A little advice on why you would do well to have a tripod in your kit bag even in situations which don’t normally call for slow shutter speeds.

Everybody knows why they may need to use a tripod sometimes….or do they? The most obvious reason if you ask a budding photographer would be ‘to minimize the chances of camera shake on slow exposures’. This pretty much sums up why you buy a tripod in the first place. The tricky part is judging what kind of shutter speeds warrant the use of a tripod!

While some photographers with rock steady hands can get away with shooting as slow as 1/2 second exposures hand-held, others may come out with shaky images even at 1/30 second. Our advice is – when time allows you to use a tripod, use one in any case even if you are confident about your steady hands.

The reason is – sometimes you don’t even realize there was a shake until you really zoom in to or blow up the image to wall size. The difference between a razor sharp image and one that is merely acceptable is often the use of a tripod to eliminate all miniscule traces of unwanted motion blur! So, whether you are shooting portraits, landscapes or sports; using a tripod where you can improves your images dramatically.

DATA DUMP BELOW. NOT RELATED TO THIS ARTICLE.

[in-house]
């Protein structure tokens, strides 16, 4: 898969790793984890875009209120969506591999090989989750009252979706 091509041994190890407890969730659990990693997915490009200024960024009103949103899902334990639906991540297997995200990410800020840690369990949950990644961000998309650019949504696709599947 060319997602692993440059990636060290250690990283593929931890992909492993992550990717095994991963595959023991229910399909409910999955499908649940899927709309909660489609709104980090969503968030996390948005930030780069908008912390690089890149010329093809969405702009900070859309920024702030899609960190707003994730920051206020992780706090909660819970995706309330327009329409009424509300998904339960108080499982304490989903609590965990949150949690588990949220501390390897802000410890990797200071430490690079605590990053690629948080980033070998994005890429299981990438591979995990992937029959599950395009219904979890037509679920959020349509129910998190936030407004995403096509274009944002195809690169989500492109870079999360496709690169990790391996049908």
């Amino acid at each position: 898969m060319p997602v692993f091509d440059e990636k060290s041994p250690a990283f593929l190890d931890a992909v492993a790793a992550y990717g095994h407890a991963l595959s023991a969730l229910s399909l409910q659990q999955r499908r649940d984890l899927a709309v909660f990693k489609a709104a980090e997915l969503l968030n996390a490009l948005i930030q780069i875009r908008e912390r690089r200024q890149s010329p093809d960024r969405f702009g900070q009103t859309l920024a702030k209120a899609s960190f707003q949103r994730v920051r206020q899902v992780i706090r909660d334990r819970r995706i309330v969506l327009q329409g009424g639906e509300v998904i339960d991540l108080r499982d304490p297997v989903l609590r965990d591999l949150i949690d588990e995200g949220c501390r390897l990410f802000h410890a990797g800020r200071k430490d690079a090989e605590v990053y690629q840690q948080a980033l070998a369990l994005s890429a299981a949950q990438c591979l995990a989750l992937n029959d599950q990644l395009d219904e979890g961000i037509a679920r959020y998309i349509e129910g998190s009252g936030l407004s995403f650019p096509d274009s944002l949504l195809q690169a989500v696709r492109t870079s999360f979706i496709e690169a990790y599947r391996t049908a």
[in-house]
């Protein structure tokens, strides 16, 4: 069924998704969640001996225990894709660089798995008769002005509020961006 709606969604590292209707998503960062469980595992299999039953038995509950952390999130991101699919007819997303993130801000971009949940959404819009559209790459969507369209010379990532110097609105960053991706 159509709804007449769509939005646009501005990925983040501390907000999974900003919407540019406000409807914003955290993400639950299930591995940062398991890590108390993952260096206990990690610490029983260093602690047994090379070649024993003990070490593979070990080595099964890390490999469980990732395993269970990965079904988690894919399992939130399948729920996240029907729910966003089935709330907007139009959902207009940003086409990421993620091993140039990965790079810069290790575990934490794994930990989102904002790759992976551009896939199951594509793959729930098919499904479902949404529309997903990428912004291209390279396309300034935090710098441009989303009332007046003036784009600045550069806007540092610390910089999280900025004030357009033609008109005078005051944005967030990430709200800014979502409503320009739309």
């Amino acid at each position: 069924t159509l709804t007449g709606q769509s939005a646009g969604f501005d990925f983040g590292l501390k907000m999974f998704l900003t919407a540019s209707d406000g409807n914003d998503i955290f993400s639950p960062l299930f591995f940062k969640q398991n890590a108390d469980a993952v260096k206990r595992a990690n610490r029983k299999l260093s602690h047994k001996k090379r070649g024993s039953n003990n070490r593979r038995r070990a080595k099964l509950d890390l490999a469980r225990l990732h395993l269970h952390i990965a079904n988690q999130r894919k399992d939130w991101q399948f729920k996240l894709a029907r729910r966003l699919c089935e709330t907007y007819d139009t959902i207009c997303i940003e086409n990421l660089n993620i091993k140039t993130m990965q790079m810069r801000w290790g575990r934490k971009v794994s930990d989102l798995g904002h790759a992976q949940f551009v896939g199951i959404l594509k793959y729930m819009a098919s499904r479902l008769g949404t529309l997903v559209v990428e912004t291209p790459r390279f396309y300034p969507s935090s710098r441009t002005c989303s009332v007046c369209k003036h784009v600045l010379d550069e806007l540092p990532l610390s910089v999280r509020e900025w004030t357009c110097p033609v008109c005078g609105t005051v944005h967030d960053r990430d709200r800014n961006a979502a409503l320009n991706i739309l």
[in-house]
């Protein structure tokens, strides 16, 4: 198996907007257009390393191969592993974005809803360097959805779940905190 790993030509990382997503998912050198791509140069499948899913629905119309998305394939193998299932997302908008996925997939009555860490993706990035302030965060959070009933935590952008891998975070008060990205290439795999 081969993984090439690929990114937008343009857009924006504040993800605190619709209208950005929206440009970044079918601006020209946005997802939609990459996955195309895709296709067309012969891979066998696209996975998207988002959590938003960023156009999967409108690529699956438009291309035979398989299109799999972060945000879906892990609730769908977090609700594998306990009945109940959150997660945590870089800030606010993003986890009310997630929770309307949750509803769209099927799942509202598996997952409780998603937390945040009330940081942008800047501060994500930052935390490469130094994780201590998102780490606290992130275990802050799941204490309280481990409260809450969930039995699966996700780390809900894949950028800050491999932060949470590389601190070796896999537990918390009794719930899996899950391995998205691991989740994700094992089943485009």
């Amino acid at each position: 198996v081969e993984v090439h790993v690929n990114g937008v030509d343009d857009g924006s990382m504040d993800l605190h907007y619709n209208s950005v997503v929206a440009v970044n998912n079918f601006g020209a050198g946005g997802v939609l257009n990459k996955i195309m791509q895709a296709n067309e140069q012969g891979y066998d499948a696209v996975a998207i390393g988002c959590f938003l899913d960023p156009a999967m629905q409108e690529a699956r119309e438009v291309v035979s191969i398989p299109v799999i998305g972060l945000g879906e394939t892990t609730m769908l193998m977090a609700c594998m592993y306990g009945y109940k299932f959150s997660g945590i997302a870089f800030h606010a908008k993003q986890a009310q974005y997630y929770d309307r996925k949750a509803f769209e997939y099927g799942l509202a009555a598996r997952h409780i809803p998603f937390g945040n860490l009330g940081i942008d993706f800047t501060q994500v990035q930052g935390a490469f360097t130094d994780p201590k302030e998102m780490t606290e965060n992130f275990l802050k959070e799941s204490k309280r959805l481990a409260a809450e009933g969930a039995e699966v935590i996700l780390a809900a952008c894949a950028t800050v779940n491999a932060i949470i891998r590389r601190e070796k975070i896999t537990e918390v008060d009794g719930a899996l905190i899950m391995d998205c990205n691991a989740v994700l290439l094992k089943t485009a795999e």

Shooting sports of course requires telephoto lenses which are not only heavy and cumbersome, but almost always ensure camera shake without the use of a tripod or a monopod.

Some may argue that shooting wildlife subjects such as a bird in flight requires constant maneuvering of the camera and lens which makes it difficult to use a tripod. Well, here’s where a tripod with a ball head if not a gimbal arrangement can allow smooth panning motions while still providing adequate support. On the creative side of things, tripods can allow for extremely long exposures, time lapse photography, HDR, double exposures and so much more that is only limited by your own creativity!

Another reason you would want a tripod in your kit whether indoors or outdoors, is when you are shooting pre visualized compositions. Shooting landscapes often sees a photographer carefully contemplate on all the aspects of his composition before executing the shot.

In a studio, a photographer may have more than just the camera to operate. Studio lights, light meters and accessories can call for as much attention as the camera itself. It is convenient then, to leave your composition undisturbed while you move away from shooting position to take a light meter reading or adjust a soft box!

One final word – while it is obvious that you need a tripod to shoot long exposures or while using telephoto lenses, it is likewise essential when shooting extreme close ups! A magnified subject tends to reveal the smallest of camera blur movements just as a long telephoto lens can!


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